January 22, 2012


Sheldon Garon, Beyond Our Means: Why America Spends While the World Saves (Princeton & Oxford: Princeton U. Press, 2012) ("Politicians and historians often talk of 'American exceptionalism.' What each regards as distinctive about the American experience varies, but generally they highlight freedom, individualism, egalitarianism, risk-taking, and laissez-faire. There is, to be sure, something self-congratulatory and insular in this selection. Curiously, few Americans consider what has struck so many foreign observers as exceptional about the United States over the past 150 years. To an uncanny degree, travelers remark upon American abundance, excessive consumption, and the weak spirit of thrift." Id. at 84. "America's fixation on consumption reached new heights following the terrorist attacks of September 11, 2001. George W. Bush became the first modern president who did not propose higher and greater savings to finance the wars in Afghanistan and Iraq. When the House of Representatives passed legislation giving the Treasury Department the authority to issue "Patriot Bonds," the Bush administration did its best to neuter the program. It was more important, spokesmen insisted, to encourage consumers to spend to 'fight global terrorism.' Best remembered was President Bush's advice just two weeks after 9/11. Americans should respond to the terrorists by getting 'down to Disney World . . . and enjoy life, the way we want it to be enjoyed.' Advertising campaigns that autumn urged Americans to shop to demonstrate their patriotism. Don't 'let the terrorists get you down,' trumpeted car manufacturers offering free credit. At Christmastime 2006, even as several prominent economists predicted the imminent bursting of the housing bubble, Mr. Bush fell back on the familiar: 'I encourage you all to go shopping more.' " Id. at 331-332.).

Louis Hyman, Debtor Nation: The History of America in Red Ink (Princeton & Oxford: Princeton U. Press, 2011) ("The instruments of debt changed after 1970, but the more essential difference for borrowers was their place in the productive economy. . . . The balance of power in capitalism was not determined by the interest rate caps for consumers, but whether they were able to pay back what they borrowed, Thirty years of wage stagnation made paying back those debts through anything but accidental asset inflation--homes and home equities--impossible. In the 1990s, the full flower of deindustrialization pummeled not only blue- but white-collar America as well." "While a generation of postwar consumers could safely borrow against rising incomes, the promise on which American prosperity had been built now cracked. The evanescent promise of getting a good-paying job that a generation earlier would have been seen as a sure path to upward mobility, only led in the 1990s to increased debt and certain bankruptcy after that job was downsized. Even those with college educations found themselves downsized in the 1990s as information technology increased the efficiency of office work and their wages converged with high school graduates. The only educational group that received a substantial increase in income during the 1990s was those with graduate degrees. Those best-educated workers, who could multiply their efforts through the new information technology of models and data, produced tremendous profits for their firms, and were amply rewarded. If their models put others to the brink of bankruptcy, for those who created them the models produced untold fortunes." "Credit issuers may have found the revolvers, and even pressured them to borrow, but the labor markets kept them in debt. While issuers struggled to push and to prod borrowers into not paying their bills, capitalism did their job for them--and did so effortlessly. Consumers borrowed more because their lives were more volatile and because credit card debt, on average, was a more profitable investment for banks than other investments. The same banal and brutal process of allocating capital that had made postwar America prosperous had come to undermine its long-term viability." Id. at 279-280. Too bad they done teach more history in high school, college, and law school.).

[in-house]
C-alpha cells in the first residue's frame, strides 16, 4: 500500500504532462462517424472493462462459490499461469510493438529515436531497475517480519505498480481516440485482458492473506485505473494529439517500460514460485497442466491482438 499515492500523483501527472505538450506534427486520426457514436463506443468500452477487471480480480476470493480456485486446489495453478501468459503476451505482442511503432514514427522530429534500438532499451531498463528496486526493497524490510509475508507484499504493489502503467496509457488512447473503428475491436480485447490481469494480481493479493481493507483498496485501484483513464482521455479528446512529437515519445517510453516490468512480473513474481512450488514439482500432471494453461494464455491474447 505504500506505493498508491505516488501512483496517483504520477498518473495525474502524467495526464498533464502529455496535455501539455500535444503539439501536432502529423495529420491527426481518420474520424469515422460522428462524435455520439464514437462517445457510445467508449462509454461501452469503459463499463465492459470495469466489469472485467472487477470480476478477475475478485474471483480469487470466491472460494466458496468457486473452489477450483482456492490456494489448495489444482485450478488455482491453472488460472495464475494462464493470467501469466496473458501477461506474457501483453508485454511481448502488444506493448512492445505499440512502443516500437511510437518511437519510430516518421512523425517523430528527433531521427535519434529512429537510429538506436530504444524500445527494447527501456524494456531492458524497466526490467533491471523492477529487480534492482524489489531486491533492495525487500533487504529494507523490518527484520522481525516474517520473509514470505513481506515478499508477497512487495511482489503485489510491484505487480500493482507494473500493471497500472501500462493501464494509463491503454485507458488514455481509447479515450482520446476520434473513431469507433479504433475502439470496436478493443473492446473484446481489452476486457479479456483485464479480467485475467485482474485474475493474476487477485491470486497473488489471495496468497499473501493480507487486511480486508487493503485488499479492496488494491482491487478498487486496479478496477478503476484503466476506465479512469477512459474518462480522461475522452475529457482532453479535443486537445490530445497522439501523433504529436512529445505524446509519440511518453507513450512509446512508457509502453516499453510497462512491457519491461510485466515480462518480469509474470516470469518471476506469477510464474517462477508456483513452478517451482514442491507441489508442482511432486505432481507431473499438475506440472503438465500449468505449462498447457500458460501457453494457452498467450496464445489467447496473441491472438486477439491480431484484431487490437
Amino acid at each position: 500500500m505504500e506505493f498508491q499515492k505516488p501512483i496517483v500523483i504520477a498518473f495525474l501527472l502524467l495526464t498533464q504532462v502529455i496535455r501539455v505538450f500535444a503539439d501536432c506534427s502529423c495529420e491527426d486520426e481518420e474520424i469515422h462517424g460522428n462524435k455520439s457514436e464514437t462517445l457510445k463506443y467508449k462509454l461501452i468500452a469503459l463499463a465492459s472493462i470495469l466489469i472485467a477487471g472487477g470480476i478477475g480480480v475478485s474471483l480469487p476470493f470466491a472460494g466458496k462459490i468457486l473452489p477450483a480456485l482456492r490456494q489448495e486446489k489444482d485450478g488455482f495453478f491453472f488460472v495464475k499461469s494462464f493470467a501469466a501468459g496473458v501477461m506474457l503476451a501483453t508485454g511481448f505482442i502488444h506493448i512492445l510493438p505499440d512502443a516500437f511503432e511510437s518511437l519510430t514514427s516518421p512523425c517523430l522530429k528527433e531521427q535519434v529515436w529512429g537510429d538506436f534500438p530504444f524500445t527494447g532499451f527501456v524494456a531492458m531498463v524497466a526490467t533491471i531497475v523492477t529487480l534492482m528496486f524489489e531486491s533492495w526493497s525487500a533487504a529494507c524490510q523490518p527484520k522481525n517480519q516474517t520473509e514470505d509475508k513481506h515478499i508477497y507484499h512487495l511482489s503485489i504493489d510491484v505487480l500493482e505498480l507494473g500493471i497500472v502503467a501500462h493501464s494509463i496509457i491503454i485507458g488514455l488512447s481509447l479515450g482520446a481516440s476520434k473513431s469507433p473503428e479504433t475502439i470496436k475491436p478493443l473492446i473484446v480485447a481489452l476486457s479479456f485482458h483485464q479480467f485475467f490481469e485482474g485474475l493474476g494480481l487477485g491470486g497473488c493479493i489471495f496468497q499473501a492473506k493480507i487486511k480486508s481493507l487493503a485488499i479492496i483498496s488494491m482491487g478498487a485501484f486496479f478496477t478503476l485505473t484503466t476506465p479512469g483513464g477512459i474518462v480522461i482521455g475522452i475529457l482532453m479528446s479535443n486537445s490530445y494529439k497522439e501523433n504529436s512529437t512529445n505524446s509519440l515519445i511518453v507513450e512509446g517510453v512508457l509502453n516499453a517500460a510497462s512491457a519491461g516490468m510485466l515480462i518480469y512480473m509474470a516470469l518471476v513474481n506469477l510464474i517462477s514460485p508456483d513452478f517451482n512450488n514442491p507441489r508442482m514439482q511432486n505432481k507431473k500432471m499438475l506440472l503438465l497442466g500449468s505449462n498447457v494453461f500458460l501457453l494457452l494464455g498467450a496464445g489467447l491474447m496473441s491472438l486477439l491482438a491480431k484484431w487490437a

James Livingston, Against Thrift: Why Consumer Culture is Good for the Economy, the Environment, and Your Soul (New York: Basic Books, 2011) (Here is the bottom line of this polemic: "if we want to prevent another economic disaster, and to promote balanced, sustainable growth, we must create a more perfect union--a more equal, more democratic America--by redistributing income and socializing investment. [Maybe go so far.] But first we need to know that the inevitable effect of redistribution--the magnification of consumer culture--is a worthy cause." Id. at 210 (italic added). If you believe that last sophomoric sentiment--that the magnification of consumer culture is a worthy cause--, then, my friend, I have a bridge in Brooklyn I would like to interest you in.).